The recommended treatment involves isolating the affected fish in a quarantine tank and administering Metronidazole or API General Cure. Medicated food, prepared with focus and either General Cure or Metro, can also be utilized for treatment. This method helps effectively address the condition while minimizing risks to other aquatic inhabitants.

13. Hemorrhagic septicemia

Hemorrhagic septicemia, caused by Piscine novirhabdovirus, is a fatal viral infection in fish. It leads to severe hemorrhaging and systemic damage, posing a significant threat to aquatic populations. Swift diagnosis and containment are crucial to prevent widespread mortality and preserve the health of aquatic ecosystems.

Symptoms of Hemorrhagic septicemia

This disease induces internal bleeding in fish, manifesting as small red dots on the skin, alongside symptoms like pale gills, dark-colored body, fluid accumulation, and bulging eyes. Livestock may also exhibit hemorrhages and sudden death. Early detection and treatment are crucial to prevent extensive damage and mortality.

Treatment of Hemorrhagic septicemia

Effective treatment for the disease in fish remains elusive. Most afflicted fish succumb to the infection despite efforts. Remedial actions include tank cleaning and slight water temperature elevation. Antibiotics like API Triple Sulfa, Kanamycin, and Thomas Labs Fish Mox may be administered. Avoid carbon filters during medication as they remove the treatment along with impurities, hindering its efficacy.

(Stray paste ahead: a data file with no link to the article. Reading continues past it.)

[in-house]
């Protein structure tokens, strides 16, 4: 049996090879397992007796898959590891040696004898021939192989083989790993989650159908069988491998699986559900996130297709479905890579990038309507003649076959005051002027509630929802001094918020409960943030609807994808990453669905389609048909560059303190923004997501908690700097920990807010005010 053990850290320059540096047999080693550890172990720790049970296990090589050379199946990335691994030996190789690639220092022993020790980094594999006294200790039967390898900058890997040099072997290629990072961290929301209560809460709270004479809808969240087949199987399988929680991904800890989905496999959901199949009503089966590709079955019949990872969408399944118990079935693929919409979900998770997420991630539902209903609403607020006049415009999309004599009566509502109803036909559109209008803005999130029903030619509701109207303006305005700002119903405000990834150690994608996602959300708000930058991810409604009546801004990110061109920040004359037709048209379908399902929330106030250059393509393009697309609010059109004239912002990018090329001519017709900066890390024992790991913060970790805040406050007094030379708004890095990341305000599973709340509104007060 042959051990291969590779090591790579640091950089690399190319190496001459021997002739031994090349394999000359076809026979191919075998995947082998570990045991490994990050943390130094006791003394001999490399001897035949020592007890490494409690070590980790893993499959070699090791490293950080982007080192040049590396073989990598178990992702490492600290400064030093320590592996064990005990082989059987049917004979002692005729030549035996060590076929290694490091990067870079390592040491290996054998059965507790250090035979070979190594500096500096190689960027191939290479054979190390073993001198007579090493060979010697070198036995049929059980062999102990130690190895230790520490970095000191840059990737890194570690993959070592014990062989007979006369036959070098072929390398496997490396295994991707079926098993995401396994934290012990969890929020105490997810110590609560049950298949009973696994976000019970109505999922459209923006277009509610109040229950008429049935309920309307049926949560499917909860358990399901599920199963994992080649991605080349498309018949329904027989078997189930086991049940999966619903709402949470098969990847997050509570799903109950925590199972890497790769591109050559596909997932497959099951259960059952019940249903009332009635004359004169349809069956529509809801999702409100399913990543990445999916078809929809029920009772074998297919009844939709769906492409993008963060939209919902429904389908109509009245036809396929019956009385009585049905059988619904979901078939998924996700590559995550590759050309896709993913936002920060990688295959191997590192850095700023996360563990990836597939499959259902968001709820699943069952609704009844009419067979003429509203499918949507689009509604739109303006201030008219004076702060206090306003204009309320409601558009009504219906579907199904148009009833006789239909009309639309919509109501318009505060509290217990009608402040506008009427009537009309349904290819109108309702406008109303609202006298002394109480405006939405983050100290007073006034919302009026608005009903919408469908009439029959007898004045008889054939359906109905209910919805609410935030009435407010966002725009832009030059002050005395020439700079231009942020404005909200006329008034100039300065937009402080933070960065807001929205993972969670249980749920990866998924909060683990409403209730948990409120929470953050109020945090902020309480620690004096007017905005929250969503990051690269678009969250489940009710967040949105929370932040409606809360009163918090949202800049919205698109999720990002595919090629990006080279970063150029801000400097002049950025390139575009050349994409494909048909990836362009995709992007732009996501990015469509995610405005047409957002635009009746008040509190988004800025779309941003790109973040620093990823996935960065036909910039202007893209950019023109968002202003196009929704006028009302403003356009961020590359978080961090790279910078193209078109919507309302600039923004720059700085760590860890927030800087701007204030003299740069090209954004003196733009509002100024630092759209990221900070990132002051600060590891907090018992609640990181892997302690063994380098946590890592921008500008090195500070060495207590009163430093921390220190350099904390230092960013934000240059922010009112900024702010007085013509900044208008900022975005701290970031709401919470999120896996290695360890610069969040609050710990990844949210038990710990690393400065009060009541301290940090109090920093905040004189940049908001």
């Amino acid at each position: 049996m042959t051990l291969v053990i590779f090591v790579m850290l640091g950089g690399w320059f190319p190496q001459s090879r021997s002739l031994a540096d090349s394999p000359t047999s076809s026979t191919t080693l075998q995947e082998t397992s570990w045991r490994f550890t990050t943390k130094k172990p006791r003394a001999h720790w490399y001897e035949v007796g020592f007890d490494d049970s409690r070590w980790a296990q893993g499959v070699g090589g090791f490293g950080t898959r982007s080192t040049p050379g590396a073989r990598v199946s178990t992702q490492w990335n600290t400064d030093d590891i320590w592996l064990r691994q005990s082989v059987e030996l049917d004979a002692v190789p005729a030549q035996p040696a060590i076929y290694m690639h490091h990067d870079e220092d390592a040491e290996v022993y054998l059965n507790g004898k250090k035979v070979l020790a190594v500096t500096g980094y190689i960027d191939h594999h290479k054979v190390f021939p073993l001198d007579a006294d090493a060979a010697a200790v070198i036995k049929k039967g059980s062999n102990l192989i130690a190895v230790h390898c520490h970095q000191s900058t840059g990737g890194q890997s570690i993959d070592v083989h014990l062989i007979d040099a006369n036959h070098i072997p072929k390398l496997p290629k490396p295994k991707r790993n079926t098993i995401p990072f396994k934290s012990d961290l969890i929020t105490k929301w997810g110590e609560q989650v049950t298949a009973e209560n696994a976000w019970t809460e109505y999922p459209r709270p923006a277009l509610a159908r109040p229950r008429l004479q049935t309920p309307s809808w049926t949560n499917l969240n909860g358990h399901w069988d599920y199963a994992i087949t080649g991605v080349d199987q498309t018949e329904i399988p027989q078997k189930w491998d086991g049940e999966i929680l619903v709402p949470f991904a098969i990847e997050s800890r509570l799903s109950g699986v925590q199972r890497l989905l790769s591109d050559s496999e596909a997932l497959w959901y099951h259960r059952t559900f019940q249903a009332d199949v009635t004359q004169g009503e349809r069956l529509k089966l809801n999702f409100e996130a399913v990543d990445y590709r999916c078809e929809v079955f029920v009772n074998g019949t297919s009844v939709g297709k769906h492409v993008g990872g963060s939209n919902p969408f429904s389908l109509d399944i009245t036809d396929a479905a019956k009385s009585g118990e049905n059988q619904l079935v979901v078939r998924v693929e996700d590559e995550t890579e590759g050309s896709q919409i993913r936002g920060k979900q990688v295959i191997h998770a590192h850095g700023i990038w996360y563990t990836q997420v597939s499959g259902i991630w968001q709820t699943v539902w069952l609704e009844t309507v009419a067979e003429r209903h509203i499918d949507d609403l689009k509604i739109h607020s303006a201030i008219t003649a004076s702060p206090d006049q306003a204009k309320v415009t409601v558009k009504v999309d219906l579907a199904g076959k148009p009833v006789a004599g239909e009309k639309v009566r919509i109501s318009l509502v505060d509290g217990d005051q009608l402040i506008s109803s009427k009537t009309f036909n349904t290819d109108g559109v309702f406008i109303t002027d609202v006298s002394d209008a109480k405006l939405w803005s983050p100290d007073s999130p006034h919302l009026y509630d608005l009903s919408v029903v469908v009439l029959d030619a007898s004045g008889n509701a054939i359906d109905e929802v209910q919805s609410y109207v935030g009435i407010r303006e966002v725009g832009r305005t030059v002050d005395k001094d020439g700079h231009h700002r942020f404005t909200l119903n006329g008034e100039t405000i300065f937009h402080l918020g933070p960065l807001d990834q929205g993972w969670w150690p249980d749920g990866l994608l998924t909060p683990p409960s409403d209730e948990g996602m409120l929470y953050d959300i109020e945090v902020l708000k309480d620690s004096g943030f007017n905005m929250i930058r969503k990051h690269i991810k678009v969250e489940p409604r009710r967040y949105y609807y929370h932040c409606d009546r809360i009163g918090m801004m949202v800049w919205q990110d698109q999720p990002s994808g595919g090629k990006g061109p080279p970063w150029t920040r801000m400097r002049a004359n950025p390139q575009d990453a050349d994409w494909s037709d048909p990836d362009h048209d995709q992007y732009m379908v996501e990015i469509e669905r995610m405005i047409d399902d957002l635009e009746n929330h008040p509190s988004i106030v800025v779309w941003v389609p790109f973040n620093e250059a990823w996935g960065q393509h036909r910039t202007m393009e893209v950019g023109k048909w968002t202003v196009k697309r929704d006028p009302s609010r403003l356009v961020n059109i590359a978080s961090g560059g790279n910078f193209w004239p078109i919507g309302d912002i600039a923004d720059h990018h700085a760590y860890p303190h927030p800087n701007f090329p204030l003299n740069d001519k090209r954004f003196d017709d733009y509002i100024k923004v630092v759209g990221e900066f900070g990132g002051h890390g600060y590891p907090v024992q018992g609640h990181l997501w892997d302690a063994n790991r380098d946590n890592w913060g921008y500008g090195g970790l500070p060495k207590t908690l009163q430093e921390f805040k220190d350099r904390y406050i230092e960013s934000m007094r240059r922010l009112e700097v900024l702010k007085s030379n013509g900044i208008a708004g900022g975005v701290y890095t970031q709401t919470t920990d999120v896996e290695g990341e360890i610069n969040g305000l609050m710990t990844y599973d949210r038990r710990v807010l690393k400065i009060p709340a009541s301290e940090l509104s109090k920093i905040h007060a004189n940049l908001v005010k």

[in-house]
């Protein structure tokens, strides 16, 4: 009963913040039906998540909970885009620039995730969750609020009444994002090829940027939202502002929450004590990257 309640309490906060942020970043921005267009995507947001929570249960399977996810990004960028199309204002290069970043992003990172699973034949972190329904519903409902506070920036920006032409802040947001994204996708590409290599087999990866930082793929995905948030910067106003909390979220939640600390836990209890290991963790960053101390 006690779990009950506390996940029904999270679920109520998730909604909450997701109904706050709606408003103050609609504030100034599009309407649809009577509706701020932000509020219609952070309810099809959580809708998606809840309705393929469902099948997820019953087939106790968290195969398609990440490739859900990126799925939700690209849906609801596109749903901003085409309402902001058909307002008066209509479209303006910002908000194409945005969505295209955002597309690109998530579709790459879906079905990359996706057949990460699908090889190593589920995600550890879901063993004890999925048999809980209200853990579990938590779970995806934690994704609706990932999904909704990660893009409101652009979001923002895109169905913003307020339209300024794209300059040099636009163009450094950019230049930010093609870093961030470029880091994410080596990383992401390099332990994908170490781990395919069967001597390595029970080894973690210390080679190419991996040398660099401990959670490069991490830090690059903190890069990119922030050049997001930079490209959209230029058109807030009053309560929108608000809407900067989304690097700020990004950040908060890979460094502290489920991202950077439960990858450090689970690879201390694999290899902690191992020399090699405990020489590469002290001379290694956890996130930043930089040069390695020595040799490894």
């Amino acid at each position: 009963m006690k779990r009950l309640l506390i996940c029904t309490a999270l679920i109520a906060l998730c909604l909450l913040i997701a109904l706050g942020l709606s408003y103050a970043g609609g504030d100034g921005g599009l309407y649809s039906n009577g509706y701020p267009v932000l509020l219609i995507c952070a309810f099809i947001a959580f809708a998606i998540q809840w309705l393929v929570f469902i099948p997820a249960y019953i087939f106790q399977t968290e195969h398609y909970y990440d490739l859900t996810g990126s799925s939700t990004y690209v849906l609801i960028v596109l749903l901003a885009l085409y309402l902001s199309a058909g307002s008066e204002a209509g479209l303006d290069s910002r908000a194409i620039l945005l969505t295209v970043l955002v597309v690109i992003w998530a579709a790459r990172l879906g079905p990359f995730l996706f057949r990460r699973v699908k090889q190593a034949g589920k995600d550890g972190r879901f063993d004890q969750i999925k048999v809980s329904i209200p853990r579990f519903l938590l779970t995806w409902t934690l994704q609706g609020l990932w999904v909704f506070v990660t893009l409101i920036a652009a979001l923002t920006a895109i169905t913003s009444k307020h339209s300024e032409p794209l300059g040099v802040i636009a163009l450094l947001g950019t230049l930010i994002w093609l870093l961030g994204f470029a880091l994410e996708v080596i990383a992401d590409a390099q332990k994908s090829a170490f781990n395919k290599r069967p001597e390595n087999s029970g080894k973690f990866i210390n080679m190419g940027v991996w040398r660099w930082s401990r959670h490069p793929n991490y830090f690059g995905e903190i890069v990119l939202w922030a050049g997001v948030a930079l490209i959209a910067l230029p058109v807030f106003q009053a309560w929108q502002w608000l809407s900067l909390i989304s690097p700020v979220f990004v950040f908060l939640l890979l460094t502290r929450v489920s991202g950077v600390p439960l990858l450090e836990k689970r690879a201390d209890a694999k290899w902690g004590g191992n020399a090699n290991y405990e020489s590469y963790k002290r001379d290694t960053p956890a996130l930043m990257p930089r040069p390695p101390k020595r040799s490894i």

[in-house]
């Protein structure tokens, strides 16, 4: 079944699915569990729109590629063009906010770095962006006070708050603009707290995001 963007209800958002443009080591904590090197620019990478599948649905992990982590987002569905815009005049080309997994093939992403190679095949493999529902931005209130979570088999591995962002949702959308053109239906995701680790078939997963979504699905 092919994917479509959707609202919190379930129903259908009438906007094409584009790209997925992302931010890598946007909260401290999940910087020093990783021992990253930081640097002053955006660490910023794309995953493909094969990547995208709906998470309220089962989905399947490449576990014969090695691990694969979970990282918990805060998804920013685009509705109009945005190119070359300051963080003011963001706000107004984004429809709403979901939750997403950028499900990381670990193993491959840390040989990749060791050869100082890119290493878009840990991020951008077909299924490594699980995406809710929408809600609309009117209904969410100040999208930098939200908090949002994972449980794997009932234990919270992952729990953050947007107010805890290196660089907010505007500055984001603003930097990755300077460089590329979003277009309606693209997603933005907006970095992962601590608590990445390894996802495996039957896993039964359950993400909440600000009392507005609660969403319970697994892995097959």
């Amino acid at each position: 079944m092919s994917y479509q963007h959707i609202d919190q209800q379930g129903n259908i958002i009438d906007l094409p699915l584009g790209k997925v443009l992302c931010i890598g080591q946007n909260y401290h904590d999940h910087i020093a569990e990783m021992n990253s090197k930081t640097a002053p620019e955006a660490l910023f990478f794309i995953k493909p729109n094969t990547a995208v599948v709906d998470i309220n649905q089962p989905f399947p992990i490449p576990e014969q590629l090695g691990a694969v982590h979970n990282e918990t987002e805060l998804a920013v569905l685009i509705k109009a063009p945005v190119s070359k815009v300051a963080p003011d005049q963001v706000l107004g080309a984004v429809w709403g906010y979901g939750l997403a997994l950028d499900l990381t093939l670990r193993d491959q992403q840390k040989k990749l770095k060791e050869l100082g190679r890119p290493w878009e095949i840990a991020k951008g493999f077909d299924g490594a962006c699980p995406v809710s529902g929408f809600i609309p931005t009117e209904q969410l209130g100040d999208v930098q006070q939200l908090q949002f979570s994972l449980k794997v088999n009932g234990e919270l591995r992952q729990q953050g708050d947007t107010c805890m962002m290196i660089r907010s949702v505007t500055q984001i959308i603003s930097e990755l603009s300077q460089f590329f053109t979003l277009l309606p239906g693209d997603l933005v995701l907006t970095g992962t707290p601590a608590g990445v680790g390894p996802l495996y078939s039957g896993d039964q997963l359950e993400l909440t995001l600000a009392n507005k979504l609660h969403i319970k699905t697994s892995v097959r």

14. Lice

Fish can contract external parasites like lice, which latch onto their skin and feed on blood, leading to anemia. These small pests pose a threat to fish health, necessitating vigilant monitoring and appropriate treatment to safeguard aquatic populations from potential harm and disease outbreaks.

Symptoms of Lice

Fish with lice exhibit clear discs near their bodies, pale complexion from blood loss, and may rub against tank surfaces, causing external wounds. Additional symptoms include isolation and skin ulcers. Infestation prompts fish to attempt self-removal, leading to distressing behaviors and compromised health. Vigilance and intervention are crucial for their well-being.